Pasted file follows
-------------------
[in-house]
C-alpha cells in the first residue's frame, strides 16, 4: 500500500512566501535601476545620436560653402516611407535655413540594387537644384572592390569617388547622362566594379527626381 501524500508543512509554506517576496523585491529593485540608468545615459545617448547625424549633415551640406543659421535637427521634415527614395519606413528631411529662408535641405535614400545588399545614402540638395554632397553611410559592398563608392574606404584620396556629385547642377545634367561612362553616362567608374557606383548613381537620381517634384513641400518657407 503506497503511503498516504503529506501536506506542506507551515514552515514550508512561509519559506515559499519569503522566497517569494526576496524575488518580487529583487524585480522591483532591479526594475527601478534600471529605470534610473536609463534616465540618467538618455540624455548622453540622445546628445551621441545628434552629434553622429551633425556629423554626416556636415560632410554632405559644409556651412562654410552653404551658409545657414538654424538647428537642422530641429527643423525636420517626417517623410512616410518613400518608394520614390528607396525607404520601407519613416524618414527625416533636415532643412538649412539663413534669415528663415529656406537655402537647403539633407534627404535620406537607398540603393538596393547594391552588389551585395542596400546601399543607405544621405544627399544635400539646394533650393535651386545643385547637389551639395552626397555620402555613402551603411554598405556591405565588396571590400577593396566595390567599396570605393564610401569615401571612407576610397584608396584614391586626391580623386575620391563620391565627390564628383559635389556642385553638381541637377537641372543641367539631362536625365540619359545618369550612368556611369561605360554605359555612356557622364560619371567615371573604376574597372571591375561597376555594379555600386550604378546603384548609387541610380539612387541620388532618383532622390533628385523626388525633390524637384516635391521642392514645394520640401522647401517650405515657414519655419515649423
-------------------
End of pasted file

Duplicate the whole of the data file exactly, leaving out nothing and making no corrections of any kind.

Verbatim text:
[in-house]
C-alpha cells in the first residue's frame, strides 16, 4: 500500500512566501535601476545620436560653402516611407535655413540594387537644384572592390569617388547622362566594379527626381 501524500508543512509554506517576496523585491529593485540608468545615459545617448547625424549633415551640406543659421535637427521634415527614395519606413528631411529662408535641405535614400545588399545614402540638395554632397553611410559592398563608392574606404584620396556629385547642377545634367561612362553616362567608374557606383548613381537620381517634384513641400518657407 503506497503511503498516504503529506501536506506542506507551515514552515514550508512561509519559506515559499519569503522566497517569494526576496524575488518580487529583487524585480522591483532591479526594475527601478534600471529605470534610473536609463534616465540618467538618455540624455548622453540622445546628445551621441545628434552629434553622429551633425556629423554626416556636415560632410554632405559644409556651412562654410552653404551658409545657414538654424538647428537642422530641429527643423525636420517626417517623410512616410518613400518608394520614390528607396525607404520601407519613416524618414527625416533636415532643412538649412539663413534669415528663415529656406537655402537647403539633407534627404535620406537607398540603393538596393547594391552588389551585395542596400546601399543607405544621405544627399544635400539646394533650393535651386545643385547637389551639395552626397555620402555613402551603411554598405556591405565588396571590400577593396566595390567599396570605393564610401569615401571612407576610397584608396584614391586626391580623386575620391563620391565627390564628383559635389556642385553638381541637377537641372543641367539631362536625365540619359545618369550612368556611369561605360554605359555612356557622364560619371567615371573604376574597372571591375561597376555594379555600386550604378546603384548609387541610380539612387541620388532618383532622390533628385523626388525633390524637384516635391521642392514645394520640401522647401517650405515657414519655419515649423